The best way I can showcase her acting muscle is to throw two of her best-remembered film roles against each other and be a bit in awe that the same woman executed each to perfection. Coming at a point in her career when Hollywood tends to unfairly categorize women as “mature,” Lansbury showed she hadn’t even come close to peaking. There’s Bedknobs…, which despite its flyweight story and typical (for the time) Disney sugary goo, shows a performer in complete command of her instrument: singing, dancing, capturing that child-friendly playfulness old Uncle Walt loved so much so well that despite not particularly welcoming reviews, Lansbury turned in a box office hit.
At the earlier end of the decade is The Manchurian Candidate with Lansbury in an Oscar-nominated performance that’s still disturbing. Lansbury is part of a communist plot to install a puppet in the American presidency, but she’s playing the commies as much as they think they’re playing her. But she’s enraged that they’ve brainwashed her son (Laurence Harvey who, in that magical way Hollywood has with casting, was only three years younger than Lansbury) as part of the plot. She has a wonderfully chilling monologue in which she tells her entranced son how she plans to use her eventual power-behind-the-throne role:
“…when I take power, they will be pulled down and ground into dirt for what they did to you. And what they did in so contemptuously underestimating me.”
But then comes the most disquieting part of the scene – hell, of the whole movie; Lansbury seals this deal with her hypnotized son with a kiss to his forehead, then to his cheek, and then on the lips…but it is not a motherly kiss. Not even close. To keep the censors of the early 1960s at bay, director John Frankenheimer had Lansbury sort of concealing the incestuous nature of the kiss – somewhat – with her hand, but there’s no mistaking what’s going on, and at that moment, Lansbury became one of the all-time classic, utterly morally bankrupt movie villains (interesting note: the 2004 remake was more spineless about the moment, cutting away from it completely).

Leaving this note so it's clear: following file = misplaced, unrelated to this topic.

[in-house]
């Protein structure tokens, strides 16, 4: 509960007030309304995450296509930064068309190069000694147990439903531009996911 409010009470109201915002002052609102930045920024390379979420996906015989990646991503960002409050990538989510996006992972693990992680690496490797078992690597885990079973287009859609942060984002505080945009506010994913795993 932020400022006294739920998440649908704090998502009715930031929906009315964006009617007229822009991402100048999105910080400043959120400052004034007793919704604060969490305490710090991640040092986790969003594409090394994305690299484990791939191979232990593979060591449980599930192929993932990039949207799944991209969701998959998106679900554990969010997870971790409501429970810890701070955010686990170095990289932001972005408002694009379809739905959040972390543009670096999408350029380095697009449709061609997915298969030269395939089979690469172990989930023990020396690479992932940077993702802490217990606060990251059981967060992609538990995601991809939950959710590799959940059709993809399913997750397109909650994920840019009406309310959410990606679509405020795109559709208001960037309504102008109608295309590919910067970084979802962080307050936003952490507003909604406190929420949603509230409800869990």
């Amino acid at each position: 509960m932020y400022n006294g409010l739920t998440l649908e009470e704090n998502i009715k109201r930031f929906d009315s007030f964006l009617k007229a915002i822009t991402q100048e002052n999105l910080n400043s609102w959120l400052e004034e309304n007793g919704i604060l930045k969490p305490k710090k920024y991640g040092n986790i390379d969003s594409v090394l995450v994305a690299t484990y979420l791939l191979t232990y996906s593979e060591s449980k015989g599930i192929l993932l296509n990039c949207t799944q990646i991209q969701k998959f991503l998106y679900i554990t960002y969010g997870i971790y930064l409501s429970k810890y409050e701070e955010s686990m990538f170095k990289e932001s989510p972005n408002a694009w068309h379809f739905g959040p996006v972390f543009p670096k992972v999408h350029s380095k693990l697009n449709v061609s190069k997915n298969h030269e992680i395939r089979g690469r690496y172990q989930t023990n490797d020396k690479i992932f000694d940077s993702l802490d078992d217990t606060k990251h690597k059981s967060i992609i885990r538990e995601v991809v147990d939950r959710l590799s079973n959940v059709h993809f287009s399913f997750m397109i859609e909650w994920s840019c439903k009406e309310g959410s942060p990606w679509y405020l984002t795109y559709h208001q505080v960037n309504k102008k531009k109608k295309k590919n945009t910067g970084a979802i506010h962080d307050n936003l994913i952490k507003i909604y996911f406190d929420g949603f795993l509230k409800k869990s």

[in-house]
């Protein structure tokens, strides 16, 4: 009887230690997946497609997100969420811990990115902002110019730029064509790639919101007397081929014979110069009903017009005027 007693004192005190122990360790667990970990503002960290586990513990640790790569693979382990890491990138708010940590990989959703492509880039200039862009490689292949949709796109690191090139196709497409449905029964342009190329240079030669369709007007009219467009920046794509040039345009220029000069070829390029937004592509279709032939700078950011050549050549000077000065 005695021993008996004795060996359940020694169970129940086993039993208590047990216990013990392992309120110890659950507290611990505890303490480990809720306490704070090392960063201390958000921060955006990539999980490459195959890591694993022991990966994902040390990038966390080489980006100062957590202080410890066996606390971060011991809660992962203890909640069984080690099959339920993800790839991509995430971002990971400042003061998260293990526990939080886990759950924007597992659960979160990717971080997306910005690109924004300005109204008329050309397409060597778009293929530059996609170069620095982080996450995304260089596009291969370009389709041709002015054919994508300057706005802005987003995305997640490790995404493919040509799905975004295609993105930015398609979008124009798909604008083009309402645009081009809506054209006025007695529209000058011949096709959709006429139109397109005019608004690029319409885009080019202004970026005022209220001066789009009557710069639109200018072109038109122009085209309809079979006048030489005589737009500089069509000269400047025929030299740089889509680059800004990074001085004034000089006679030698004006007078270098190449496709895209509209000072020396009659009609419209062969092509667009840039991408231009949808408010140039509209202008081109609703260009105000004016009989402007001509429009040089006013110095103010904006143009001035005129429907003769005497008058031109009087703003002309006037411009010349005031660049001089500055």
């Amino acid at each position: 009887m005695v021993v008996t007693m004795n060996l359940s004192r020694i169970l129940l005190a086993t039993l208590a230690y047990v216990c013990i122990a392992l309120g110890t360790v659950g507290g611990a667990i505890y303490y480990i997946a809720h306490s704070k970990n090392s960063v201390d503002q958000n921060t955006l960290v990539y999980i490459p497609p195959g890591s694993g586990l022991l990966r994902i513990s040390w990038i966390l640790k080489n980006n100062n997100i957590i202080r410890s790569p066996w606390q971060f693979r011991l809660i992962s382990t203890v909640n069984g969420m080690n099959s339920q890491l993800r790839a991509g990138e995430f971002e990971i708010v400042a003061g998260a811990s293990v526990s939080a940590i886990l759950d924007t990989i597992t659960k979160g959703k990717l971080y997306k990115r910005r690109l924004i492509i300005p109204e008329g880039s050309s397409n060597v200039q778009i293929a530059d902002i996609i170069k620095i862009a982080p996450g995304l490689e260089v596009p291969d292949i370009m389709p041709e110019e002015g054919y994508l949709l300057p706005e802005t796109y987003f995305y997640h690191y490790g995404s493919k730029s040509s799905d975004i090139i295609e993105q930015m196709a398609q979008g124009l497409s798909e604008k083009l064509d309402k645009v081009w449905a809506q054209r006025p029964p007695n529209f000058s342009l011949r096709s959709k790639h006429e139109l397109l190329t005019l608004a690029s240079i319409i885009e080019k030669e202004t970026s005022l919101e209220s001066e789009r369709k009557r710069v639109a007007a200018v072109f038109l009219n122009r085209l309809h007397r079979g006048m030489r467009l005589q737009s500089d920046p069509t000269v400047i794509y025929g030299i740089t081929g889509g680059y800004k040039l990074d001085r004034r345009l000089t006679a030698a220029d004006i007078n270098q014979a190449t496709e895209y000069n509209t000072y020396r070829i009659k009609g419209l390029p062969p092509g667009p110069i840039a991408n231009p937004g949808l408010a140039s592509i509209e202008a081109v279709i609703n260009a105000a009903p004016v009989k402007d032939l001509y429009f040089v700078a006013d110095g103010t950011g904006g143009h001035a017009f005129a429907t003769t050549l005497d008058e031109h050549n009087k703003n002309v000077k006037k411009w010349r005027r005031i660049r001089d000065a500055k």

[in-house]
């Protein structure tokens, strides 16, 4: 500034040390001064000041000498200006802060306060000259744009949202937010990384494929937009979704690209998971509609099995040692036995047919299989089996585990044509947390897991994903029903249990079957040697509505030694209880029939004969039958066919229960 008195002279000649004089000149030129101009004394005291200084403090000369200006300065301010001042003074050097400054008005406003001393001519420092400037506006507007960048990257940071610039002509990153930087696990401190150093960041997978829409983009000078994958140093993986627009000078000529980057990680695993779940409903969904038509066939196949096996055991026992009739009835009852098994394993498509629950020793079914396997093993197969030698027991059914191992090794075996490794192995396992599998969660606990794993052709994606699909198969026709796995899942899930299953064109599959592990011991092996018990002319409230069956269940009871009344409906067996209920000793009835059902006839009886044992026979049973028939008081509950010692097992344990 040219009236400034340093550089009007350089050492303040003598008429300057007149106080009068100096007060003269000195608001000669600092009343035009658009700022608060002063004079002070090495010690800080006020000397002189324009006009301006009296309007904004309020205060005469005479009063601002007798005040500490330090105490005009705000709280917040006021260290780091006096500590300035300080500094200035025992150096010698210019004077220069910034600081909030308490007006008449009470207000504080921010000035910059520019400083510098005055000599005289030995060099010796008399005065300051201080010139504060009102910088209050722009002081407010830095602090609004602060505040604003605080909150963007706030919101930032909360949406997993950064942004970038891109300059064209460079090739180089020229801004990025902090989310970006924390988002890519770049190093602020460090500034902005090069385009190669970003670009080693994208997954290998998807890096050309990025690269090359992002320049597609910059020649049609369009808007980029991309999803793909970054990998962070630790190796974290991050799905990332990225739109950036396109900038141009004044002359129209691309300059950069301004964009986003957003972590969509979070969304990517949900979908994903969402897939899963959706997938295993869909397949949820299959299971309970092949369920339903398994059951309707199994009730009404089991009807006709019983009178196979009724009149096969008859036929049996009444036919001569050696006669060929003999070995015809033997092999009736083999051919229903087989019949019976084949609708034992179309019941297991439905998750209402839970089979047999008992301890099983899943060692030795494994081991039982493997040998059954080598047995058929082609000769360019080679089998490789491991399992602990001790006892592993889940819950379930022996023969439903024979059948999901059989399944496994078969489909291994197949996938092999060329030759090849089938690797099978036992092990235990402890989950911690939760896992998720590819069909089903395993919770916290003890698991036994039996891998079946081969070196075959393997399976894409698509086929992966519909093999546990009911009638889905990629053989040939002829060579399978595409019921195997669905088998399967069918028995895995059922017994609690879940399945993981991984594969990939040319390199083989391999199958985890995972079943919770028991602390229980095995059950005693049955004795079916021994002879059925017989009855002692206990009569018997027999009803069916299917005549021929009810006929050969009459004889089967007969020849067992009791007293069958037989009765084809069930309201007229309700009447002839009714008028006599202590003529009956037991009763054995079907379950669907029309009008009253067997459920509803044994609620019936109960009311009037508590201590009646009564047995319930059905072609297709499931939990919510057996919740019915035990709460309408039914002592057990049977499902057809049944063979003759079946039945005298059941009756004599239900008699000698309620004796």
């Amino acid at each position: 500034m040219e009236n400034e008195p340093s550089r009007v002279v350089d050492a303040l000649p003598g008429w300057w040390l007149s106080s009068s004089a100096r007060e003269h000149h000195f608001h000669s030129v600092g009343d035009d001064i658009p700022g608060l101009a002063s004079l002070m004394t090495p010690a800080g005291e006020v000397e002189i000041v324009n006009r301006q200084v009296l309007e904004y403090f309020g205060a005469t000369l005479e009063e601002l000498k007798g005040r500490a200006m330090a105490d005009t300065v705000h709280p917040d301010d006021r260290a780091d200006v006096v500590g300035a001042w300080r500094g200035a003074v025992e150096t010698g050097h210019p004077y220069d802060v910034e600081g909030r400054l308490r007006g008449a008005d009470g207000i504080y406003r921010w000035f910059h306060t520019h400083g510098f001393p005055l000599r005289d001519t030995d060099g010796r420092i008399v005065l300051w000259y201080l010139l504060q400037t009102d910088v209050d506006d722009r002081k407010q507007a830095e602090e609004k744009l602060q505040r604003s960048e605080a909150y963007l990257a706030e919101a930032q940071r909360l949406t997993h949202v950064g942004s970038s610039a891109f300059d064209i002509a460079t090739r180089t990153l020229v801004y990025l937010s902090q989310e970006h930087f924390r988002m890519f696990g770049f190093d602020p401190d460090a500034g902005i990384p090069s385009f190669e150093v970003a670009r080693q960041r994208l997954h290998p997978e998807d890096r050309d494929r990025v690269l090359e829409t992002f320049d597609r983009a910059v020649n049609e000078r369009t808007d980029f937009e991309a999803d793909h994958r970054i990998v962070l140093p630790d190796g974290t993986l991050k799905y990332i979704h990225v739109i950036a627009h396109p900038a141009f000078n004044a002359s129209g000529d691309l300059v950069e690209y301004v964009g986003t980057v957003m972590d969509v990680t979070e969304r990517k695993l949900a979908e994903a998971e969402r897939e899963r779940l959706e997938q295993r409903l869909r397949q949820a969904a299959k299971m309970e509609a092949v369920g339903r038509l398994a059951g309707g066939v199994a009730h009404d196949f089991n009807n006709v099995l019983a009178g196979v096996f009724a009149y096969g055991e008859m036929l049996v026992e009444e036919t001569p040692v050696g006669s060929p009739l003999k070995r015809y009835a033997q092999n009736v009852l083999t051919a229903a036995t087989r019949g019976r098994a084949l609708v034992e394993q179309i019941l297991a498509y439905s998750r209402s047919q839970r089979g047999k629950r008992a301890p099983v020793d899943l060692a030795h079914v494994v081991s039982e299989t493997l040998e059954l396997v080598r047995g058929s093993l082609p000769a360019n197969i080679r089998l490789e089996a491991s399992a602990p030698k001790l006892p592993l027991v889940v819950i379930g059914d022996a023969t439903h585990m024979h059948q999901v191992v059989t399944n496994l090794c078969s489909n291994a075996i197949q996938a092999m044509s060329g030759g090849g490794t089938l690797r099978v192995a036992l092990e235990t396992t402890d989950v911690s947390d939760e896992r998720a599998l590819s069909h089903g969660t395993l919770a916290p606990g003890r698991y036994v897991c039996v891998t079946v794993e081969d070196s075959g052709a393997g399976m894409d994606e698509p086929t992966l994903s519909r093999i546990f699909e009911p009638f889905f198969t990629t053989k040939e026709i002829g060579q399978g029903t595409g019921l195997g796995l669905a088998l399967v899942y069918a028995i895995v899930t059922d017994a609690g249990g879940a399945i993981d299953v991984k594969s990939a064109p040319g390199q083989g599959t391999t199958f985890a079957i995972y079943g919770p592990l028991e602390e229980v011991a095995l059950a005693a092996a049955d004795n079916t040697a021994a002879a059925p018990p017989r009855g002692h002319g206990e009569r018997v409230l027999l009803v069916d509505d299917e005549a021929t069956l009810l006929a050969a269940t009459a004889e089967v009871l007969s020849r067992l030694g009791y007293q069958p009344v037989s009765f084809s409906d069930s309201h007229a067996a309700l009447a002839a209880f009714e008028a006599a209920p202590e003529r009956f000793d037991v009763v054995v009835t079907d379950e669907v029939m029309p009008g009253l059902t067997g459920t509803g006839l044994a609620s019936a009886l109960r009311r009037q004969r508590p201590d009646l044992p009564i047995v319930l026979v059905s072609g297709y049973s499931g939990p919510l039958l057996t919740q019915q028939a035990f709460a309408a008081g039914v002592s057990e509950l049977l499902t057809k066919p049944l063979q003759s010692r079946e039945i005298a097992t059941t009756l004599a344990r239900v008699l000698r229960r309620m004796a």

She worked constantly, repeatedly in her later interviews speaking of never retiring, and she never did, her last film appearance being in this year’s follow-up to the 2019 hit, Knives Out, Glass Onion: A Knives Out Mystery.
Back in 1998, with a lot of work still in front of her, she provided her own epitaph, one I think any performer would want:
“I’d like to be remembered as somebody who entertained – who took one out of oneself for a few minutes, a few hours – transported you into a different venue – gave you relief, gave you entertainment, and gave you joy and laughter, and tears – all those things. I’d like to be remembered as somebody who was capable of doing that.”
She got her wish.
“I…Got Lucky And It Worked Out”Michael Callan
Michael Callan’s career didn’t have the same trajectory as Angela Lansbury’s. He never achieved the same professional stature, the same acclaim, but as I said earlier, that says more about the casual cruelties of Hollywood than it does about his abilities.